Book Fight!

Tough love for literature


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Writers Ask: Spies Like Us

On this week’s episode we discuss a recent essay in the Chronicle of Higher Education—How Iowa Flattened Literature, by Workshop grad Eric Bennet—and whether we agree with the various charges it levels against Iowa specifically and the project of teaching creative writing more generally. We also answer a listener question about how to select the journals to which you submit your work, and whether there are special considerations for as-yet-unpublished writers.

Alternate titles for this episode include: How the CIA Killed My Novel of Ideas, and Dr. Conroy: Or, How I Learned To Stop Worrying and Love Sensory Details.

Your podcast correspondents, enjoying a winter in Iowa City.

Your podcast correspondents, enjoying a winter in Iowa City.

As always, you can stream the episode right here on our site, or download the mp3 file. Or check us out in the iTunes store (or through whatever podcast app you prefer, like Podcatcher, Stitcher, or Instacast) where you can subscribe for free and never miss another episode. If you want to help support the show, and also a great independent bookstore, please use any of the Powell’s links on our page–if you get to their site from ours, anything you buy will throw a little money our way.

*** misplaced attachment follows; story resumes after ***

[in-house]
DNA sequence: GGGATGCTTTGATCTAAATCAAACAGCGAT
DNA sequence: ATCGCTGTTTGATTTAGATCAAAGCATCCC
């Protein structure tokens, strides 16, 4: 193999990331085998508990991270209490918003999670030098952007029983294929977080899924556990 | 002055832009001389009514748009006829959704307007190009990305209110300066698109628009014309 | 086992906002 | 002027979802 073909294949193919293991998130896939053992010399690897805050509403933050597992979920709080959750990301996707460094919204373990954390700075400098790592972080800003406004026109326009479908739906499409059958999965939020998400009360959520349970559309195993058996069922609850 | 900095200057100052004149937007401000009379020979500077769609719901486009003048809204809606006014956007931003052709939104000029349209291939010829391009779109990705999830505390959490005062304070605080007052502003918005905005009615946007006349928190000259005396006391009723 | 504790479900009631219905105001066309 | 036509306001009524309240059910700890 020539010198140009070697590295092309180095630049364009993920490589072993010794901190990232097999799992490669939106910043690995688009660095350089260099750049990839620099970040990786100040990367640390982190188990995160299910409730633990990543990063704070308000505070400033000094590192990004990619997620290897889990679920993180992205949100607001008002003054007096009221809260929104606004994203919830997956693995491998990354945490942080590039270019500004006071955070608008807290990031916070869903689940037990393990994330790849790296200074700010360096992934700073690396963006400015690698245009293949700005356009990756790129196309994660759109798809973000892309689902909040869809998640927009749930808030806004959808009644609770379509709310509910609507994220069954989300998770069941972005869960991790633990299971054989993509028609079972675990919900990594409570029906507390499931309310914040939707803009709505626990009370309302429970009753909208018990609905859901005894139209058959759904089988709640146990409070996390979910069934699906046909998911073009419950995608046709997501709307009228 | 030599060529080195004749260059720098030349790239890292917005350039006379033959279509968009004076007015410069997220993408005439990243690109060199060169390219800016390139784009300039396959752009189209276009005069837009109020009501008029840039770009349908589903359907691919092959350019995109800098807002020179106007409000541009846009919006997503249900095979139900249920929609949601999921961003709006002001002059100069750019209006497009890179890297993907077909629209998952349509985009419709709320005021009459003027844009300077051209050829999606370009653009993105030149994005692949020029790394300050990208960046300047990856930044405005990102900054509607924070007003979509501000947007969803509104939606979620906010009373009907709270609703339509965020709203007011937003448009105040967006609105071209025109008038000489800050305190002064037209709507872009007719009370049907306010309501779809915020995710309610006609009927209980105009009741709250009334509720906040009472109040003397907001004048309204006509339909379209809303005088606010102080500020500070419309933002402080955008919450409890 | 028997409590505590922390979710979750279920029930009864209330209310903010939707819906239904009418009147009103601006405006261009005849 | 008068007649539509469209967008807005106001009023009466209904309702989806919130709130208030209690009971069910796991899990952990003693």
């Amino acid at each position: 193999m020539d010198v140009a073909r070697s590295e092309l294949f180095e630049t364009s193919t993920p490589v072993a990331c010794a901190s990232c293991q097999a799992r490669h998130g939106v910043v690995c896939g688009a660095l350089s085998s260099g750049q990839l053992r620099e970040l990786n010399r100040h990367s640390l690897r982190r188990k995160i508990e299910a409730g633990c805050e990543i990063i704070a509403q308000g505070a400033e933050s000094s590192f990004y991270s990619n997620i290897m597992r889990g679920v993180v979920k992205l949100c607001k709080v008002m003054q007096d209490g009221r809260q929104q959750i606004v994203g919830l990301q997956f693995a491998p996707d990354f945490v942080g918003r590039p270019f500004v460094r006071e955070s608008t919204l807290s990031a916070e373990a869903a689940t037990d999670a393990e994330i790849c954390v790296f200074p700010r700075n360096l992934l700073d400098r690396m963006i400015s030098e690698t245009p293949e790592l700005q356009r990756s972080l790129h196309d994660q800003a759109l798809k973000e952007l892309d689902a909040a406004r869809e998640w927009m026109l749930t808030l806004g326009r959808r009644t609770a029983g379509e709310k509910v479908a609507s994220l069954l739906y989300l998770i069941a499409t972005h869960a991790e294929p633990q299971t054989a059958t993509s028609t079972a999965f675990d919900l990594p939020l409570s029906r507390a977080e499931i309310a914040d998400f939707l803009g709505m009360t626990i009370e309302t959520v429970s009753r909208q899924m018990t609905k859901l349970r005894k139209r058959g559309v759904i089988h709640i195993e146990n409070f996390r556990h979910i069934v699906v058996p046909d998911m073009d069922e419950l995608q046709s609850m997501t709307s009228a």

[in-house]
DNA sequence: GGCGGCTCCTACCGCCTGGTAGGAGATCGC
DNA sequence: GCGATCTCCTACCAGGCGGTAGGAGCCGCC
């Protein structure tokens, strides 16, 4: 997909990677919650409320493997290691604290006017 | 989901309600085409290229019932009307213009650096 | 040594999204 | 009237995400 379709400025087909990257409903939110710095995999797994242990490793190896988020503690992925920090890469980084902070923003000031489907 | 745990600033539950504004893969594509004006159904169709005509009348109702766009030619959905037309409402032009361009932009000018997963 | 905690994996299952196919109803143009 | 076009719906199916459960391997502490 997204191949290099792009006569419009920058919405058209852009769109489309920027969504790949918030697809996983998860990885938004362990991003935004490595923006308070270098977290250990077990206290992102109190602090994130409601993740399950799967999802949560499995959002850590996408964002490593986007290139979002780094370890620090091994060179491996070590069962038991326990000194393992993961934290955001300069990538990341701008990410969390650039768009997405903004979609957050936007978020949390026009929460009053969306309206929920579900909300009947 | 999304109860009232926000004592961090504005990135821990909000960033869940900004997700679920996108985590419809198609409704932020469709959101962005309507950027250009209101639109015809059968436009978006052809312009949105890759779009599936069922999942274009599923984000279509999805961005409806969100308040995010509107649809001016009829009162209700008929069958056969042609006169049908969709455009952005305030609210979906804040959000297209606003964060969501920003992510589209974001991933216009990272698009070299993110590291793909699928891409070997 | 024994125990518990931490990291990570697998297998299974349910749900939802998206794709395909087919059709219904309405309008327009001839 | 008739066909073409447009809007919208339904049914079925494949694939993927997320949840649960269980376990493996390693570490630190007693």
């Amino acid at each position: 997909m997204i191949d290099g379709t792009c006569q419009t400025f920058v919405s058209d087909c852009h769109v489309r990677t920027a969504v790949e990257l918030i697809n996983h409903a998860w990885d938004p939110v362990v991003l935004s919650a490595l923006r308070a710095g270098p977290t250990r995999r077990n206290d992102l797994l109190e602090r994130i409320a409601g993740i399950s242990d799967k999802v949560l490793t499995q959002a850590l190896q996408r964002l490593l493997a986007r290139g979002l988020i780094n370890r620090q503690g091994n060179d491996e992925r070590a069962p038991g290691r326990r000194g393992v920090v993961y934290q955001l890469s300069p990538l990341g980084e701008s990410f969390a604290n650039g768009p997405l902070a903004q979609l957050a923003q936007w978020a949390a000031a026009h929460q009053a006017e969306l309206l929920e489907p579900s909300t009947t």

Thanks for listening! We welcome feedback on what we talked about. Feel free to leave a note in the comments, or shoot us an email.

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Writers Ask: Down Under

Last week’s guest, Dave Thomas, stuck around to help us answer some listener questions about self-publishing, giving your work away for free, the differences between graduate and undergraduate workshops, and the joys and aggravations of academia. Plus Tom talks about the time he got punched in the face, and Mike can’t believe neither Dave or Tom has heard of Showbiz Pizza and the Rock-afire Explosion. Here is video evidence that they exist (and are awesome):

Now, at the actual Showbiz Pizza–which, incidentally, was much better than Chuck E. Cheese–the Rock-afire Explosion did both original tunes and covers, but unlike the above video, the tracks were recorded by an actual (human) band, so it wasn’t just lip-synching to the original. The Rock-afire was just one of three stages of animatronic entertainment. On another stage, Billy Bob the bear sang country tunes and bantered with his pal Looney Bird, who for some reason lived in a trash barrel. I don’t remember what happened on the third stage. Honestly, you should just watch this mini-documentary from the early 80s narrated by the guy who created the whole thing.